Weekly Photo Challenge: Seasons

The 4 Seasons in Staten Island

 

Spring at High Rock Park
Spring at High Rock Park
floorGreenbelt, June 2012
The Floor of the Greenbelt in June when covered with ferns
Autumn at Wolf's Pond
Autumn at Wolf’s Pond
fdr boardwalk winter
Winter at the Sea Breeze Pier at Midland Beach, South Shore of Staten Island

Weekly Photo Challenge: Growth

Thinking about how to illustrate growth, what came to my mind first was  Staten Island’s greenbelt area, which is land in Staten Island that has been left in its pristine state and will be forever wild.  I started hiking in the Greenbelt last March when it was all dead-looking trees and sticks and just starting to get green.  Only about six weeks later it was deep green with vines and full trees everywhere.

The Greenbelt in March 2012
the Greenbelt in June 2012.  The green ferns on the floor come in the late spring and disappears in the fall.

Staten Island’s Great Nature Trails

Staten Island’s Greenbelt consists of 2,800 acres of parks and natural areas in the heart of Staten Island, with over 35 miles of marked hiking trails. It’s three times larger than Central Park.

This is a very good time of year to go hiking.  The terrain is green, flowers and trees, like the pink one below, are blooming, and it isn’t too hot yet.  It’s also beautiful in the autumn.

The Greenbelt Nature Center, at 700 Rockland Avenue, is a good place to start your hike. The Center also offers classes and many family-oriented activities.  Once they had a “Meet a Wolf” day.  I also took a day class in paper making.  The building itself is in the Prairie style and looks like a Frank Lloyd Wright clone, which is a testament to the influence that Frank Lloyd Wright had on American Architecture.
This is a wasp nest that was on display in the nature center. The wasp builds it out of chewing bark and  mixes the bark with its saliva.  It then dries and becomes hard.  These can be found in the Greenbelt.

MAP:  Staten Island’s Greenbelt.  The trails are marked in different colors.  Map is downloadable from the Staten Island Greenbelt Conservancy Site.  Or, simply copy this one.

The trails are marked so one doesn’t get lost. As you can see this is a reminder that I am on the N trail.  I took this photo in March before spring had arrived.  The N  trail starts and ends at the Nature Conservancy Building.  When walking the N trail, I was passed several times by runners,  and one runner twice.  Because it’s only one mile long, when one runs its entirety, one knows that they’ve run one mile.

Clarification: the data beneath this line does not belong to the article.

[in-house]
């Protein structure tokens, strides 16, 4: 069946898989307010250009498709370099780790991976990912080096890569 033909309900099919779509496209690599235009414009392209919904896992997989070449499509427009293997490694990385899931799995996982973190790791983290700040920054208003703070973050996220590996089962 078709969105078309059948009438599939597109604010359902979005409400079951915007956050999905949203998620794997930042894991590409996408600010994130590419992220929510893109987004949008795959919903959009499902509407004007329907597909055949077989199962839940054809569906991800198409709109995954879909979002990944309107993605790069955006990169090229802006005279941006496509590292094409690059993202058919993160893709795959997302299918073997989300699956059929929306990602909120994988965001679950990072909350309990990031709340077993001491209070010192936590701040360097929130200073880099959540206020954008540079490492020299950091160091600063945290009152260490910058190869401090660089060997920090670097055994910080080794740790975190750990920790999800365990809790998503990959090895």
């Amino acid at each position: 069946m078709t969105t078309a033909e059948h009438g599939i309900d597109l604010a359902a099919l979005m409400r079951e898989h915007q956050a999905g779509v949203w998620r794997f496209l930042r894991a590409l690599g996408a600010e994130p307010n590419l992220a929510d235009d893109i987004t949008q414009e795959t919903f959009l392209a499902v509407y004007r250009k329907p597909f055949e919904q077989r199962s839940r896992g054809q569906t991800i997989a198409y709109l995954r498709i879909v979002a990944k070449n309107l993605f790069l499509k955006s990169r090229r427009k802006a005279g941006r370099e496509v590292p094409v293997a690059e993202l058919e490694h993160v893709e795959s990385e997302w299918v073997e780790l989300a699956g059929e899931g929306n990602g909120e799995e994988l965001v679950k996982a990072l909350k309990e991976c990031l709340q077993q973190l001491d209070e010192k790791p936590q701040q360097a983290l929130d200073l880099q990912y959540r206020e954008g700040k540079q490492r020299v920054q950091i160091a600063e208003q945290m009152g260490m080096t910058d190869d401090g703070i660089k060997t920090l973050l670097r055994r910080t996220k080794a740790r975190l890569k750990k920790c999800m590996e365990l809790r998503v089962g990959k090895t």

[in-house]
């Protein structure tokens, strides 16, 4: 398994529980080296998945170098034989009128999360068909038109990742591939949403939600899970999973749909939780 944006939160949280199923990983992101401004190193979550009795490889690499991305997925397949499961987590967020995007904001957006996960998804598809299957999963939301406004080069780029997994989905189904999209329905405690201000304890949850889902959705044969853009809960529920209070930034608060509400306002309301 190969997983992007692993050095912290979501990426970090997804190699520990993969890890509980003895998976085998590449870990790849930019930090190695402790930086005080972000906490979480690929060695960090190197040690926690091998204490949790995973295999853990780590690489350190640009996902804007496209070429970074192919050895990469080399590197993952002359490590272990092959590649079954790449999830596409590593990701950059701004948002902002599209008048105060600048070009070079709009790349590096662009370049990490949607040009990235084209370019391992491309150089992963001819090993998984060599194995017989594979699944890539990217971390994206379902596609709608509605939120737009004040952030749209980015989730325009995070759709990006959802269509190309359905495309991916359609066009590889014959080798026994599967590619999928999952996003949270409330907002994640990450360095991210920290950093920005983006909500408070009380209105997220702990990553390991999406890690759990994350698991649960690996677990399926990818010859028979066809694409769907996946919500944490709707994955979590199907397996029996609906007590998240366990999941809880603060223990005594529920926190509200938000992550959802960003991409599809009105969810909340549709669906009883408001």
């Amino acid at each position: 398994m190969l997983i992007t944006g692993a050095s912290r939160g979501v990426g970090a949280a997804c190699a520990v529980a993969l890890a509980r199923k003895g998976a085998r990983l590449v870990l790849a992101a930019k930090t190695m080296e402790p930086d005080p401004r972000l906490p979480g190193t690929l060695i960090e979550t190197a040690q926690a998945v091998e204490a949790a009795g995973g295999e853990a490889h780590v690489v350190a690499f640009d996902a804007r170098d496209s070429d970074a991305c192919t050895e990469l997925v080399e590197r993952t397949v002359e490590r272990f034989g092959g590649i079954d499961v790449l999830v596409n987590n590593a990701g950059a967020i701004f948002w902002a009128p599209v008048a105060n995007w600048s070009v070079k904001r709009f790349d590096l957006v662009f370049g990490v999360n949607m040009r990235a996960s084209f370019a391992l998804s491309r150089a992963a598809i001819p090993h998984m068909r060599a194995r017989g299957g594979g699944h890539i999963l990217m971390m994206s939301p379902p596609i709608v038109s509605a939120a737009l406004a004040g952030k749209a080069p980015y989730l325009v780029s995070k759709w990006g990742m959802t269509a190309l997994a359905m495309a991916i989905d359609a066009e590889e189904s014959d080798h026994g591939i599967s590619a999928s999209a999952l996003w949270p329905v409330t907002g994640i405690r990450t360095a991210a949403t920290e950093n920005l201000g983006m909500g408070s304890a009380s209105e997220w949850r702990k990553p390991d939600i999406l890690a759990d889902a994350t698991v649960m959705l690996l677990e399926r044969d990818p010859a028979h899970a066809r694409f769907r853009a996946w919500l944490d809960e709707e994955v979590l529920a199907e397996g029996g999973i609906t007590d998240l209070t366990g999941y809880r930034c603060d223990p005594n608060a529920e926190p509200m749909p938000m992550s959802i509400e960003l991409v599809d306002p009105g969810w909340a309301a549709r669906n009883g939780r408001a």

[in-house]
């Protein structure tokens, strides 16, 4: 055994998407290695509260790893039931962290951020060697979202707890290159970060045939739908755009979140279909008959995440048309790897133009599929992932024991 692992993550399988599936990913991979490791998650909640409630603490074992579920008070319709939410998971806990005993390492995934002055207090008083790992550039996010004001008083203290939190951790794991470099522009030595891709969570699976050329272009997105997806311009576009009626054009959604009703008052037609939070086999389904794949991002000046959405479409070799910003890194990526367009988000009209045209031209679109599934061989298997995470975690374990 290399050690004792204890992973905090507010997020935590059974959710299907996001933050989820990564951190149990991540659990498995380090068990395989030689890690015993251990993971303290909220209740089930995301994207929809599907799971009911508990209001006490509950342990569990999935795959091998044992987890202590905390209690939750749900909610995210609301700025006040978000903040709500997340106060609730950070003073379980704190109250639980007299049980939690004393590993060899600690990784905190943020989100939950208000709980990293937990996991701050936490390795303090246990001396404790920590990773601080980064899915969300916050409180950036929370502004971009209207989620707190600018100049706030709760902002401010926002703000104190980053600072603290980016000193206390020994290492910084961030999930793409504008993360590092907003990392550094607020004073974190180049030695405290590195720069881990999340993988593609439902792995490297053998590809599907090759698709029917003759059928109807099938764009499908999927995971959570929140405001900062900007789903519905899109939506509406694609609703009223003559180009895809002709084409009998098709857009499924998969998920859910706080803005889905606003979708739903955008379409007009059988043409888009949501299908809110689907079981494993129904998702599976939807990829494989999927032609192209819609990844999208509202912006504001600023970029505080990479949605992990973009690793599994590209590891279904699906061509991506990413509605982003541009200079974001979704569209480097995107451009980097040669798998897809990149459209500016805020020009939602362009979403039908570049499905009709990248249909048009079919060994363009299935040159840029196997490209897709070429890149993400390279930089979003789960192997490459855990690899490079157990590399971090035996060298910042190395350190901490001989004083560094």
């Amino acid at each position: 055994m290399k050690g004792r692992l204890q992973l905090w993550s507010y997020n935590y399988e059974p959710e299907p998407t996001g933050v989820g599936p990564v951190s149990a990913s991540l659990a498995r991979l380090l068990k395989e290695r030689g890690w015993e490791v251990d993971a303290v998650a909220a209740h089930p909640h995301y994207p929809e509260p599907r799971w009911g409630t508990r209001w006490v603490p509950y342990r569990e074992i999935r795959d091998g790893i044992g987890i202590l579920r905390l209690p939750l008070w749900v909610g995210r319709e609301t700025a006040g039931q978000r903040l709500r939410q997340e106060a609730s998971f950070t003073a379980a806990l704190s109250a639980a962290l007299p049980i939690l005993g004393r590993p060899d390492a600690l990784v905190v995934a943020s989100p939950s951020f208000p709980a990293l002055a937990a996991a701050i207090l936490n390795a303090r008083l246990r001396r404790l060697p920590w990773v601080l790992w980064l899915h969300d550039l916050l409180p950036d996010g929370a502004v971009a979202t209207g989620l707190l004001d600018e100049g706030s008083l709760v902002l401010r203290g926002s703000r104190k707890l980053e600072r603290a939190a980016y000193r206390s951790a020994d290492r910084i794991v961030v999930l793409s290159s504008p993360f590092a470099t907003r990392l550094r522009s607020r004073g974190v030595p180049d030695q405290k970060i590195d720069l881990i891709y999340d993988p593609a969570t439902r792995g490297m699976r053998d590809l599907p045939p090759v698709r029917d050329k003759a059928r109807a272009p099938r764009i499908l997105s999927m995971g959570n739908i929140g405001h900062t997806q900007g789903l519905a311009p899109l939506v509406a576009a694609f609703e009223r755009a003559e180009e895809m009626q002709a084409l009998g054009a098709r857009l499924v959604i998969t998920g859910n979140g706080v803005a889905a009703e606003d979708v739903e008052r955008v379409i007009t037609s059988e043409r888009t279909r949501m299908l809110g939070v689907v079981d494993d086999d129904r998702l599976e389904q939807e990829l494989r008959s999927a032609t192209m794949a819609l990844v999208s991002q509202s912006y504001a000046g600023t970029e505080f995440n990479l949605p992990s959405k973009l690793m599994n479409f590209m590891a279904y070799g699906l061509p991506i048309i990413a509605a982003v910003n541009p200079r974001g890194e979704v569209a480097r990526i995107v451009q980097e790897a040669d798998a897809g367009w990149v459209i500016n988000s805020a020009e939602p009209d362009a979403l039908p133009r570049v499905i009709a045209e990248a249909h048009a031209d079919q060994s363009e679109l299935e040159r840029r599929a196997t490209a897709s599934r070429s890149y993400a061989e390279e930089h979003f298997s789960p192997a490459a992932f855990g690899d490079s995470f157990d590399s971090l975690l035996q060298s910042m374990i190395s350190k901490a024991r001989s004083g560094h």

I took this photo only 3 weeks after the tree photo. You can see how green everything has gotten in only 3 weeks. The wysteria is now in full bloom.
Walking the Greenbelt trails, one passes many ponds. Photo taken in May 2012.
On the trail going through Bloodroot Valley on my way to Moses Mountain.

Two roads diverged in a yellow wood…

The Road Not Taken by Robert Frost

Two roads diverged in a yellow wood,
And sorry I could not travel both
And be one traveler, long I stood
And looked down one as far as I could
To where it bent in the undergrowth;

Then took the other, as just as fair,
And having perhaps the better claim,
Because it was grassy and wanted wear;
Though as for that the passing there
Had worn them really about the same,
And both that morning equally lay
In leaves no step had trodden black.
Oh, I kept the first for another day!
Yet knowing how way leads on to way,
I doubted if I should ever come back

I shall be telling this with a sigh
Somewhere ages and ages hence:
Two roads diverged in a wood, and I–
I took the one less traveled by,
And that has made all the difference.

Check out my other post “Staten Island’s Blue Heron Park” to see more nature trails in Staten Island.

I took photo while walking the white trail today. See map to identify which trail that is.

Check out my post on another blog of mine One American Mind, on my climb up Moses Mountain, another great nature trail in Staten Island.